Paleo is actually not a fad diet, it's not even an elimination diet - but it is a misnomer

Feb 22, 2021
paleo means committing to eating only food

When most people hear the words ‘elimination diet’ they run in the opposite direction, and for good reason. Many functional nutritionists herald restrictive eating as the end-all-be-all to health.  

“Still having health problems? Cut more out!”  

Because of this common mentality I feel it necessary to emphasize that GutsyGreen views the elimination diet as a powerful clinical tool that can prove incredibly transformative when employed correctly, requiring full commitment to ensure it is temporary in nature.  

Now that we have that out of the way, the paleo diet, is actually not an elimination diet. Rather, it’s your new home base. 

Let me explain.

What is Paleo?

I dislike the trendy name of this diet because it implies that you are eating a diet that is the exact same as what our paleolithic ancestors ate, and this allows room for all kinds of squabbling about minutia regarding the precise composition of what composed the diet.

I’m sure you have come across lots of messaging written by conventional sources that completely dismiss this diet because: 

  • all paleo is low-carb and low-carb is ‘bad’ 

  • some of our paleolithic ancestors actually used to eat some grains (or some legumes, or some dairy, or whatever) so it’s inaccurate

  • it’s too restrictive to eliminate processed food, so it can’t be healthy

  • it uses too many nutrient-dense animal products to be heart-healthy

  • etc. etc.

Here’s the truth about paleo: it refers only to a whole-foods-based, properly prepared, nutrient dense diet that does not include improperly-prepared, and low quality “foods”. It pretty much just leaves out the stuff that isn’t really food, but that we in modern life have been trying to pass off as food.

Skim milk, for example, is a processed as heck “food”, and is not allowed on the paleo diet. The whole food form, raw, full-fat milk, is allowed if you tolerate it. 

That’s the best part of paleo, it has room for extensive personalization. And this is in line with the reality of ancestral diets – they varied a ton. If you’d like to learn more about what these diets had in common, check out the 9 principles of an ancestral diet.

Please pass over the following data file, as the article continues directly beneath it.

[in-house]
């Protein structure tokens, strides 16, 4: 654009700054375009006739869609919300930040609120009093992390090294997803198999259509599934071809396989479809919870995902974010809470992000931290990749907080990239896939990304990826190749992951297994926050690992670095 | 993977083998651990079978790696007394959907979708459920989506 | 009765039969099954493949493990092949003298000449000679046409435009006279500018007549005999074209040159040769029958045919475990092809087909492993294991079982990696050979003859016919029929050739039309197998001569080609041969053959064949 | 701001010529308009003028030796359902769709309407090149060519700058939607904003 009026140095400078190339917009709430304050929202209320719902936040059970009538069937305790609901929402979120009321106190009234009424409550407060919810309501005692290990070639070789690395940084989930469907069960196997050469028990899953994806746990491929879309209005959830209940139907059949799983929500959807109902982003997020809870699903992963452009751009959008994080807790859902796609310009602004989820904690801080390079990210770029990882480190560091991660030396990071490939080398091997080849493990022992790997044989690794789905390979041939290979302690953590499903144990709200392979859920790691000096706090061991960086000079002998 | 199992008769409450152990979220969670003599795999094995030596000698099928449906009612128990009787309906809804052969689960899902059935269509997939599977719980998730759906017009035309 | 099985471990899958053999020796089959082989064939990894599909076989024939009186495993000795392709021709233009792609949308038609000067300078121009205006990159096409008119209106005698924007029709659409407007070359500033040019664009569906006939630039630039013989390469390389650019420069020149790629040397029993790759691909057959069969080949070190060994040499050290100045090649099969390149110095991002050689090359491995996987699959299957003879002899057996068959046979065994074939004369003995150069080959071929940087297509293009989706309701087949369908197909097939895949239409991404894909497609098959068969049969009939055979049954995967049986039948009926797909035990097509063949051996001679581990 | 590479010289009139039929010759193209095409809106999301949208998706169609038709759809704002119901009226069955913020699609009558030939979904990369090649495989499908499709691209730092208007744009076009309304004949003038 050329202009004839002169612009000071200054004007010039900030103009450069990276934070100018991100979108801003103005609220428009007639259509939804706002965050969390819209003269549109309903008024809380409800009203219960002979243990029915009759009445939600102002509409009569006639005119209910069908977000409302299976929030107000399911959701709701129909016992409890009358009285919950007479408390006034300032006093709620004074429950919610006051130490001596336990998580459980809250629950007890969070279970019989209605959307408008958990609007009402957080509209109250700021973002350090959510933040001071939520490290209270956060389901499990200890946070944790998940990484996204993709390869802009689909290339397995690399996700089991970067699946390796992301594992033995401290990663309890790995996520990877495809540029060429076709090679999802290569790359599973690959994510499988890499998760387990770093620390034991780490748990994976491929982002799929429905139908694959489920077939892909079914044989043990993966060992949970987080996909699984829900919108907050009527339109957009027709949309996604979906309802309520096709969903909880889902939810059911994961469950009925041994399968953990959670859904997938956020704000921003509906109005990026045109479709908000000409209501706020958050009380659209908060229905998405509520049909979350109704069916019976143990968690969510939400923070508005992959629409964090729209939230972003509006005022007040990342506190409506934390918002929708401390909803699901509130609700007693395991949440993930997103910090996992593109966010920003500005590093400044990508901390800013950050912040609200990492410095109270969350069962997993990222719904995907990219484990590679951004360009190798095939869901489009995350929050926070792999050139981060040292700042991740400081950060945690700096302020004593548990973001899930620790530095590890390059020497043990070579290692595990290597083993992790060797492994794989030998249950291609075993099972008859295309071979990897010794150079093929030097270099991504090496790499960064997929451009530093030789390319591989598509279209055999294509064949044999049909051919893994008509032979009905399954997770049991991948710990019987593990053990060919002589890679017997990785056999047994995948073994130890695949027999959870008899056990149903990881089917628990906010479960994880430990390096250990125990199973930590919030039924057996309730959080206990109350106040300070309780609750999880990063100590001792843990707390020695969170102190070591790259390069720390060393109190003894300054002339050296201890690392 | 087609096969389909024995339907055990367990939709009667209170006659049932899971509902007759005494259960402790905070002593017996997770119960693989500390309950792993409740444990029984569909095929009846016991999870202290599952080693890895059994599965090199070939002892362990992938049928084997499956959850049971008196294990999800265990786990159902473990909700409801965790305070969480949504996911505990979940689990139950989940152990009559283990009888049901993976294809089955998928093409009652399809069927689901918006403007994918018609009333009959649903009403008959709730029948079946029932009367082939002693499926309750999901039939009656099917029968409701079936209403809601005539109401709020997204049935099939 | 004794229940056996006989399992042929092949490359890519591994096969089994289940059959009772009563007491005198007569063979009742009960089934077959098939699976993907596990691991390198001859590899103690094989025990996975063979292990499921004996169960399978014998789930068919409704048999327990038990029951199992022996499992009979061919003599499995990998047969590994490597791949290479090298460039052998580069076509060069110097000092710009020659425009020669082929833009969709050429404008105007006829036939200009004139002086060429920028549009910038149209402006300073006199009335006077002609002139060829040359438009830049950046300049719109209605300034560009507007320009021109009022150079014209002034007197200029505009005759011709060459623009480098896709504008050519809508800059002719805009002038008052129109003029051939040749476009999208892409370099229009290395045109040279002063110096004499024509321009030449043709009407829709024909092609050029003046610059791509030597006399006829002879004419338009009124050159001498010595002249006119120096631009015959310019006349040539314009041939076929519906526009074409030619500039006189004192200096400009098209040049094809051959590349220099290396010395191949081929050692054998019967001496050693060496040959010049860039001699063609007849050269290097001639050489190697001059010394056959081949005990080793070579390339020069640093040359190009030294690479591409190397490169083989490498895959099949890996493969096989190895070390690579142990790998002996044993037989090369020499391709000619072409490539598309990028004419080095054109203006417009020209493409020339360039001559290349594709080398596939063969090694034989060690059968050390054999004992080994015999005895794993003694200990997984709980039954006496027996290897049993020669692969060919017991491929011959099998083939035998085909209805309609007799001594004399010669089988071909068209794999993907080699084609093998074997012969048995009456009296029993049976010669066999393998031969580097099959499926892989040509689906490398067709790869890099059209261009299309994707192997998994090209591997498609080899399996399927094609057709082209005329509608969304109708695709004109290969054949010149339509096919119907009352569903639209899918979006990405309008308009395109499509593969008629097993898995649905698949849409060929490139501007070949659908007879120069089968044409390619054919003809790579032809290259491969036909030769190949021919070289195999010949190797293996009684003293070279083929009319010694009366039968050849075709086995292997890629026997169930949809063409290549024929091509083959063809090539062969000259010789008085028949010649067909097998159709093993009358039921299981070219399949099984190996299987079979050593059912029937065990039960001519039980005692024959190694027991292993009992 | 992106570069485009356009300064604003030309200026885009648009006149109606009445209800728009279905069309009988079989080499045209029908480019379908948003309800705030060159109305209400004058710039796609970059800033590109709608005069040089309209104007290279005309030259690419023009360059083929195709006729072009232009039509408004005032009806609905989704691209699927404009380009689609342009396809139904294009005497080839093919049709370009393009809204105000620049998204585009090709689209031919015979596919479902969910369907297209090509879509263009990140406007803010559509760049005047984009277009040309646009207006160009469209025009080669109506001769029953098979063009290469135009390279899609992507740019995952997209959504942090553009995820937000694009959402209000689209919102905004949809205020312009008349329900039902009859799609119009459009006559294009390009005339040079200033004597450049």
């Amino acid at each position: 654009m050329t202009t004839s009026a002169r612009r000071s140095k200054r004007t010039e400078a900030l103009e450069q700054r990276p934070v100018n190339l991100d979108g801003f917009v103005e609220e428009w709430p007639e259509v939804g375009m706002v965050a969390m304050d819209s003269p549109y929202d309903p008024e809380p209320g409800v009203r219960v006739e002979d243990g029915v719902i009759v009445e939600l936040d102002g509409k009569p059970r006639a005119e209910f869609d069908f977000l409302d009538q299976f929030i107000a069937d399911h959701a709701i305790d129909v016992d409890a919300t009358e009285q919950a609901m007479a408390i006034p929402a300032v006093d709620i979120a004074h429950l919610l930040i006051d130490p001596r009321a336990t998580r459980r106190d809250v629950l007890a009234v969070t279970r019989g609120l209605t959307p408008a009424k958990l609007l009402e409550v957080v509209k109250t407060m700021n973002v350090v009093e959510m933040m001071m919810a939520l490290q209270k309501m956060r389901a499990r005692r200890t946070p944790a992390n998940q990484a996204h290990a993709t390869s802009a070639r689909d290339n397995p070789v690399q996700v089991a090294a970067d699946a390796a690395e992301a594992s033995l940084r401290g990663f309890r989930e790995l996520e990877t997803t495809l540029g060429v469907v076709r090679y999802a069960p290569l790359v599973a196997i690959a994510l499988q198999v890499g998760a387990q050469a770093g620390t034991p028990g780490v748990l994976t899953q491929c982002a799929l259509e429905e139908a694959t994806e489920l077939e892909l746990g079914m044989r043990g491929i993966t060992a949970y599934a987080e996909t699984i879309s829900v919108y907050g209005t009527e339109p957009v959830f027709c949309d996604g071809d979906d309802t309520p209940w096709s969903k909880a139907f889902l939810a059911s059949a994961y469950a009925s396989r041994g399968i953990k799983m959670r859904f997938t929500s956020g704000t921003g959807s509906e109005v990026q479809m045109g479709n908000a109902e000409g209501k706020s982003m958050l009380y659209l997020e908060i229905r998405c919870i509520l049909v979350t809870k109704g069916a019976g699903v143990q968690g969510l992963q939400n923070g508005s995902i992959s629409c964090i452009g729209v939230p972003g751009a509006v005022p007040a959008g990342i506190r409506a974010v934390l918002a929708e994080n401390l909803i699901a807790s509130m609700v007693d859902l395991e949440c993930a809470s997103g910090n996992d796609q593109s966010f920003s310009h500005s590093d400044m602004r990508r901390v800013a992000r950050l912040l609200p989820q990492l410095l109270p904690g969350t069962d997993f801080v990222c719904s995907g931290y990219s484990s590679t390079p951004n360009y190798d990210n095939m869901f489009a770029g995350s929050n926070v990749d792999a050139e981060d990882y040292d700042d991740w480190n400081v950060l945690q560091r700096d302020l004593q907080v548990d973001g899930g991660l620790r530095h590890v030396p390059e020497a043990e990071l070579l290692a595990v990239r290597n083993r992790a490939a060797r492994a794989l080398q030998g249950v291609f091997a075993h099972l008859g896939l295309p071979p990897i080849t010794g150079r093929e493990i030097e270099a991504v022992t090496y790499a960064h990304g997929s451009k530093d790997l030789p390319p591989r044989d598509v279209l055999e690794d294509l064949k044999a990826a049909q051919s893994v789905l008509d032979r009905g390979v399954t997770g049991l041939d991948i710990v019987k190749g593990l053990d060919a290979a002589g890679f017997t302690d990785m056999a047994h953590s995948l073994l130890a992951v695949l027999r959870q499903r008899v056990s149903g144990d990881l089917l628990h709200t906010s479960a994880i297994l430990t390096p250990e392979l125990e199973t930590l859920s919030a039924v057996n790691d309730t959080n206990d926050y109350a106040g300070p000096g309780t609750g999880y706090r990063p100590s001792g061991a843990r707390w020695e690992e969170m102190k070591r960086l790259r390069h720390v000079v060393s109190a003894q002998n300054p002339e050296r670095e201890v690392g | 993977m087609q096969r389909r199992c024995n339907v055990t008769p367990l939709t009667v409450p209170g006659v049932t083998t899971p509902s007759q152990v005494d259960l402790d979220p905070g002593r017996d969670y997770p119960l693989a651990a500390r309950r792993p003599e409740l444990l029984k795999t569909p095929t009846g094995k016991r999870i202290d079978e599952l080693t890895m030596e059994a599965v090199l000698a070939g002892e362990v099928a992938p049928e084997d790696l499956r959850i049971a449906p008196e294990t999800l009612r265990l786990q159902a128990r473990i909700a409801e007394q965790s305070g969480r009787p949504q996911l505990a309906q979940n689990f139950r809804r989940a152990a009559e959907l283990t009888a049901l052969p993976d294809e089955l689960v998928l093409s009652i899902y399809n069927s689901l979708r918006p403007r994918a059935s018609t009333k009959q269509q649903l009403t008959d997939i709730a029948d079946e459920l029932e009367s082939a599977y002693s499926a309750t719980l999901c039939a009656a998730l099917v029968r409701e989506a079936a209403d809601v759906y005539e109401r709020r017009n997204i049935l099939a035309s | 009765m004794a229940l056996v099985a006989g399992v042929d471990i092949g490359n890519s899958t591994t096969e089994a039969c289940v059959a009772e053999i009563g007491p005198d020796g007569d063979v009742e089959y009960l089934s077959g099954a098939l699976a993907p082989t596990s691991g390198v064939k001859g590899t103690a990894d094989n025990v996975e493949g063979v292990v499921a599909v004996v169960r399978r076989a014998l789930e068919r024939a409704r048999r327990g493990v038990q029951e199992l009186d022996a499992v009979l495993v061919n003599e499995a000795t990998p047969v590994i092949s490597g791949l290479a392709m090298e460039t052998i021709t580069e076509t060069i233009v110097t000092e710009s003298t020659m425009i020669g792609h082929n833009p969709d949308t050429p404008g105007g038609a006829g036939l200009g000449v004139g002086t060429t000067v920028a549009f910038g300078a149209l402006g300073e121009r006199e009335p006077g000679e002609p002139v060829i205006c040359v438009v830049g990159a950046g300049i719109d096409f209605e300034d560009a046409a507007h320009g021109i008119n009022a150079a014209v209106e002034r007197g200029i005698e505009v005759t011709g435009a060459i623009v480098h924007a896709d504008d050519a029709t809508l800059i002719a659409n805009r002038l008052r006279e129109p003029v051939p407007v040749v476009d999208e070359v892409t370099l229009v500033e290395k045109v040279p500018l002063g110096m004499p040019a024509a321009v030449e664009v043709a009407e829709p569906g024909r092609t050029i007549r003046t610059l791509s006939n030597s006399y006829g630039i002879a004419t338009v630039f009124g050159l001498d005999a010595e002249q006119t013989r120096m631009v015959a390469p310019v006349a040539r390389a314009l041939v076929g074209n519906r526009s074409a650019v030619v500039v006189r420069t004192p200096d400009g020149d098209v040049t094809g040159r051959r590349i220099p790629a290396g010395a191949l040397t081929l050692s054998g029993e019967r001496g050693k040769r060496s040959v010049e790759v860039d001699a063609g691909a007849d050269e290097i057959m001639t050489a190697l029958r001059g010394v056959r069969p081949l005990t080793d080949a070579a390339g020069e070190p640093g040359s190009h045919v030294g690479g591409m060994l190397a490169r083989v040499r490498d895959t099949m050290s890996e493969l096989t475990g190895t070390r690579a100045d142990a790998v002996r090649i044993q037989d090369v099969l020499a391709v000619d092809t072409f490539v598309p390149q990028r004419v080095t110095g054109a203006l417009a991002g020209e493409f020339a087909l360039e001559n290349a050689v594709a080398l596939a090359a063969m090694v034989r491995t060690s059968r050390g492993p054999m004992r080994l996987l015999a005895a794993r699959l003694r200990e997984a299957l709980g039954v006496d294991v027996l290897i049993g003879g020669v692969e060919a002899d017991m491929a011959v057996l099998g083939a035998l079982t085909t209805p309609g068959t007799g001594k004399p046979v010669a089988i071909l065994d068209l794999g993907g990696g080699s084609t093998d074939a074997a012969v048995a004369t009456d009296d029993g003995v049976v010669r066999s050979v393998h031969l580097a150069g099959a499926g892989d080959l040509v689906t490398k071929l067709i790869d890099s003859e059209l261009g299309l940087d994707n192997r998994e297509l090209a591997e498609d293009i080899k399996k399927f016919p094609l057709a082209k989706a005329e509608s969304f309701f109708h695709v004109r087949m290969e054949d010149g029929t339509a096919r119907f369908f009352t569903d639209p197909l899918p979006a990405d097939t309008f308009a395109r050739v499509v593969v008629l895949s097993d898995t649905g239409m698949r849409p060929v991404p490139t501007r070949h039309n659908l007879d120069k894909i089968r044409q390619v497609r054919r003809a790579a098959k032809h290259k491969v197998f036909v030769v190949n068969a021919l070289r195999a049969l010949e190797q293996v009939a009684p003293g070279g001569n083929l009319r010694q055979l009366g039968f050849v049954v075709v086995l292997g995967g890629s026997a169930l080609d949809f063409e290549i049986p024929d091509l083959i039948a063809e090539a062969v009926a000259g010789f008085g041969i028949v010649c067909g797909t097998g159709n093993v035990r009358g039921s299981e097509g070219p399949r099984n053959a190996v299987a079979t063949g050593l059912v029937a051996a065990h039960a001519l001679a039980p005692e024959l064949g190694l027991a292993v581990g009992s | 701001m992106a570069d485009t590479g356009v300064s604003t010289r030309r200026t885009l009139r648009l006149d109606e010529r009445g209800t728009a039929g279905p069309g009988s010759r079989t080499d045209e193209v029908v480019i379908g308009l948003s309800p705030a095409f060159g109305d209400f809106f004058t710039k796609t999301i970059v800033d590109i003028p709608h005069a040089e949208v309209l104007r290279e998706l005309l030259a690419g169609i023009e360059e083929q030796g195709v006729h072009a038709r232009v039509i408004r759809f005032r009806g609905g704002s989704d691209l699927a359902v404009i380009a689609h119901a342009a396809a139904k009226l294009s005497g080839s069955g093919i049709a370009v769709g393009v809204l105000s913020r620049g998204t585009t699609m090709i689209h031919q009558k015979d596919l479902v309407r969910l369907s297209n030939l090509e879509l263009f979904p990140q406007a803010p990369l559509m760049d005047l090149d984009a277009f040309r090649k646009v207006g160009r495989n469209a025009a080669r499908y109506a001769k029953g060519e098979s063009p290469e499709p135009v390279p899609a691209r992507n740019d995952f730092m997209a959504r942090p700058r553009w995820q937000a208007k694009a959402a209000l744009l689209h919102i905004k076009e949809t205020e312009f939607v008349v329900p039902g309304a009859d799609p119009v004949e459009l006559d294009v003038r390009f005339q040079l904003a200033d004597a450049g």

You can be paleo-keto. Autoimmune-paleo. Low-FODMAP-paleo. Pescetarian-paleo. High-carb-paleo. Carnivore-paleo. Vegan-paleo. 

You could think of the “paleo” part of these diets as simply saying “oh, and I’m only going to eat actual food, not fake food.” Maybe that seems like it should be obvious, but not in our McDonald’s-obsessed culture.

To illustrate this point, here are all of the foods you can eat a ton of on the paleo diet:

  • pastured and wild animal products of virtually any kind (fats, meats, offal, eggs, etc.)

  • organic vegetables and fruits

  • properly prepared nuts, and seeds

  • tubers and root vegetables such as sweet potatoes, beets, and squash

  • healthy plant-based oils and fats from coconut, olive, and avocados

According to your own preference and digestive prowess, you could also include eating raw full-fat pastured dairy on paleo, or you could not. You could eat properly prepared legumes on paleo, or you could not. You could eat properly-prepared gluten-free grains on paleo, or you could not. Some peeps even include slow-leavened Sourdough bread on Paleo… It’s all game.

In short: this is just about quality, my friends.

And do I think that absolutely everyone needs to be embracing high quality foods and leaving out the hot dogs? Pretty much. This shouldn’t be a radical idea, and shouldn’t be considered “eliminating” foods, it should be considered eating only food…

…and not eating… not-food. 

If we absolutely need to tie the diet back to the name, how about this for thought? 

While we may not be able to completely reproduce the diet of our ancestors, by avoiding ultra-processed Frankenfood such as refined flour and industrial seed oils, and focusing on adding in nutrient dense foods in their whole forms, we can better approximate the food structures that our bodies have evolved to recognize and digest, improving gut health, and avoiding health problems.

Getting dragged down in the details about whether or not our ancestors ever ate grains, or whatever, is beside the point. 

The point you’re doing yourself a disservice to miss in the conversation is all about: quality, quality, quality.


P.S ^ Because this point comes up so much, relevant follow up questions might be:

Are those grains nutrient-dense? Nope.

How were those grains prepared? We know they were soaked and sprouted, with no or low gluten content - like none of the modern forms we find at the grocery store.

What percentage of the diet did the grains compose? A very low percentage. 

And were the populations that ate them considered healthy? Usually only if they were accompanied by other nutrient-dense foods in the majority of the diet.

Can you eat grains that are properly prepared, and that compose a limited percentage of your diet? Sure - *if you tolerate them well.